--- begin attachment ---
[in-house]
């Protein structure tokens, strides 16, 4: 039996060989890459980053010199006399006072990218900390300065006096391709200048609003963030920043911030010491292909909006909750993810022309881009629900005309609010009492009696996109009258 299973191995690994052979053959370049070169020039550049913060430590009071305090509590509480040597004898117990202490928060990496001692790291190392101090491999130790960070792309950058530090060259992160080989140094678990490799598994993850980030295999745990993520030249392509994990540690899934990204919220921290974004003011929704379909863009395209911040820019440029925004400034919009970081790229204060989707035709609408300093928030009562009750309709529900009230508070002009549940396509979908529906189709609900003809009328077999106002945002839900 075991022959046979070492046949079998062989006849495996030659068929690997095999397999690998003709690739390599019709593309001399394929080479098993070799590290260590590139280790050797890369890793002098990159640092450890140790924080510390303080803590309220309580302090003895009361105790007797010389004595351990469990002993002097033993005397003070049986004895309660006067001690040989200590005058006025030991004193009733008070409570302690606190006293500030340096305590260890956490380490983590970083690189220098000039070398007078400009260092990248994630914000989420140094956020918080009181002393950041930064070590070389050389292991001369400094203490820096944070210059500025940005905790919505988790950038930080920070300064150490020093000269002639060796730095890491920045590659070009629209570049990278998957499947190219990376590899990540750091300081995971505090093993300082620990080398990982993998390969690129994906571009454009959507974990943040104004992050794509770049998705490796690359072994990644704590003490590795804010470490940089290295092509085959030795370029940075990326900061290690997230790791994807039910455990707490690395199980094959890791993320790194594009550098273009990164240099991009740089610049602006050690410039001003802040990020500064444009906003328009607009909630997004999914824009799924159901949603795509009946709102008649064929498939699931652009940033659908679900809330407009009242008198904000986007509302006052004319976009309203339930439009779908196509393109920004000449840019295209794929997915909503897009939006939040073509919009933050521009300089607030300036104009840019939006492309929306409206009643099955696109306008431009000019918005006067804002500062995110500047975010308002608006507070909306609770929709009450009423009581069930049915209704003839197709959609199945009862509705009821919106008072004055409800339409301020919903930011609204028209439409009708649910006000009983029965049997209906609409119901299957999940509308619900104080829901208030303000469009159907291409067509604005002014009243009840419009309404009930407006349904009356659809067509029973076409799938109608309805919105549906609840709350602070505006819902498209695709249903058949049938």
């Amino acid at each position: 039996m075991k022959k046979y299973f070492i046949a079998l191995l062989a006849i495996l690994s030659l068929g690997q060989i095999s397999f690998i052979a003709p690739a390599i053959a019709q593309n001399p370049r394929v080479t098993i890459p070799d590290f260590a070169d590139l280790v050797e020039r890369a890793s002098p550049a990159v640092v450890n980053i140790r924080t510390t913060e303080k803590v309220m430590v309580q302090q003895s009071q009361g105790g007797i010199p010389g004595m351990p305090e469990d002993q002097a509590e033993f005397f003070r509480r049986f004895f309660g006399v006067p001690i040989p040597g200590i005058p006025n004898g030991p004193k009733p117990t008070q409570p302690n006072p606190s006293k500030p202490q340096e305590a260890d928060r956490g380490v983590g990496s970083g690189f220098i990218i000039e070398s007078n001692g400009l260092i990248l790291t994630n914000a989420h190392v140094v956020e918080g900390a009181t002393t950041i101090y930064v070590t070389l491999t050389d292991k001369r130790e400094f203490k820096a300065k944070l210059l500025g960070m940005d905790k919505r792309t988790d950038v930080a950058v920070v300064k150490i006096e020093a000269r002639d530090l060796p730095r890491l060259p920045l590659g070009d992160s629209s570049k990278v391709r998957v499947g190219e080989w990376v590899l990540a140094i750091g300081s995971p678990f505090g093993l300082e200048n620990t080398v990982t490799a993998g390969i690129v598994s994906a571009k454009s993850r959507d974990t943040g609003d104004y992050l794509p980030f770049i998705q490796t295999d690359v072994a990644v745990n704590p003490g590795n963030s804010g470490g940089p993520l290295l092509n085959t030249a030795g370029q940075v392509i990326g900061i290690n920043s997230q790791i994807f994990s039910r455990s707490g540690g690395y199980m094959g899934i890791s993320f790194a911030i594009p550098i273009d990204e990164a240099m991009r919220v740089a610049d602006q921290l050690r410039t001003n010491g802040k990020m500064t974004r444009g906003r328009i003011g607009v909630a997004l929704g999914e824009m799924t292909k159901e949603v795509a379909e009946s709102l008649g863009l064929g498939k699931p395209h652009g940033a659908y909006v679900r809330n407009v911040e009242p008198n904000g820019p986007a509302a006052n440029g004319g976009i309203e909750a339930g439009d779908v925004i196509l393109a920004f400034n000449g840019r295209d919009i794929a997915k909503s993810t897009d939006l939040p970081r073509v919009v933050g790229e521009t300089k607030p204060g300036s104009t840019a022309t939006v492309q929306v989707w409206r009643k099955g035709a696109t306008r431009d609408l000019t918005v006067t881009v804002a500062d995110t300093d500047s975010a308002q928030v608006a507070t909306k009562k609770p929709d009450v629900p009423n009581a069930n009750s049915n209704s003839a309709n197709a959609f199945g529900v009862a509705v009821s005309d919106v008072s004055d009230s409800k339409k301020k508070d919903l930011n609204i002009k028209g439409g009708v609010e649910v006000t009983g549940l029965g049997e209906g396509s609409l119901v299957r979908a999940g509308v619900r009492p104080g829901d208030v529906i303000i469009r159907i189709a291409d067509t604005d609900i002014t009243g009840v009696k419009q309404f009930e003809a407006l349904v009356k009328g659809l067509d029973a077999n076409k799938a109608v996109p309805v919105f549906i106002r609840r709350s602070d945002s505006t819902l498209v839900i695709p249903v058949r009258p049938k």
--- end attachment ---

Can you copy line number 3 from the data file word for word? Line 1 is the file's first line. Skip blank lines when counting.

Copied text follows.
């Amino acid at each position: 039996m075991k022959k046979y299973f070492i046949a079998l191995l062989a006849i495996l690994s030659l068929g690997q060989i095999s397999f690998i052979a003709p690739a390599i053959a019709q593309n001399p370049r394929v080479t098993i890459p070799d590290f260590a070169d590139l280790v050797e020039r890369a890793s002098p550049a990159v640092v450890n980053i140790r924080t510390t913060e303080k803590v309220m430590v309580q302090q003895s009071q009361g105790g007797i010199p010389g004595m351990p305090e469990d002993q002097a509590e033993f005397f003070r509480r049986f004895f309660g006399v006067p001690i040989p040597g200590i005058p006025n004898g030991p004193k009733p117990t008070q409570p302690n006072p606190s006293k500030p202490q340096e305590a260890d928060r956490g380490v983590g990496s970083g690189f220098i990218i000039e070398s007078n001692g400009l260092i990248l790291t994630n914000a989420h190392v140094v956020e918080g900390a009181t002393t950041i101090y930064v070590t070389l491999t050389d292991k001369r130790e400094f203490k820096a300065k944070l210059l500025g960070m940005d905790k919505r792309t988790d950038v930080a950058v920070v300064k150490i006096e020093a000269r002639d530090l060796p730095r890491l060259p920045l590659g070009d992160s629209s570049k990278v391709r998957v499947g190219e080989w990376v590899l990540a140094i750091g300081s995971p678990f505090g093993l300082e200048n620990t080398v990982t490799a993998g390969i690129v598994s994906a571009k454009s993850r959507d974990t943040g609003d104004y992050l794509p980030f770049i998705q490796t295999d690359v072994a990644v745990n704590p003490g590795n963030s804010g470490g940089p993520l290295l092509n085959t030249a030795g370029q940075v392509i990326g900061i290690n920043s997230q790791i994807f994990s039910r455990s707490g540690g690395y199980m094959g899934i890791s993320f790194a911030i594009p550098i273009d990204e990164a240099m991009r919220v740089a610049d602006q921290l050690r410039t001003n010491g802040k990020m500064t974004r444009g906003r328009i003011g607009v909630a997004l929704g999914e824009m799924t292909k159901e949603v795509a379909e009946s709102l008649g863009l064929g498939k699931p395209h652009g940033a659908y909006v679900r809330n407009v911040e009242p008198n904000g820019p986007a509302a006052n440029g004319g976009i309203e909750a339930g439009d779908v925004i196509l393109a920004f400034n000449g840019r295209d919009i794929a997915k909503s993810t897009d939006l939040p970081r073509v919009v933050g790229e521009t300089k607030p204060g300036s104009t840019a022309t939006v492309q929306v989707w409206r009643k099955g035709a696109t306008r431009d609408l000019t918005v006067t881009v804002a500062d995110t300093d500047s975010a308002q928030v608006a507070t909306k009562k609770p929709d009450v629900p009423n009581a069930n009750s049915n209704s003839a309709n197709a959609f199945g529900v009862a509705v009821s005309d919106v008072s004055d009230s409800k339409k301020k508070d919903l930011n609204i002009k028209g439409g009708v609010e649910v006000t009983g549940l029965g049997e209906g396509s609409l119901v299957r979908a999940g509308v619900r009492p104080g829901d208030v529906i303000i469009r159907i189709a291409d067509t604005d609900i002014t009243g009840v009696k419009q309404f009930e003809a407006l349904v009356k009328g659809l067509d029973a077999n076409k799938a109608v996109p309805v919105f549906i106002r609840r709350s602070d945002s505006t819902l498209v839900i695709p249903v058949r009258p049938k």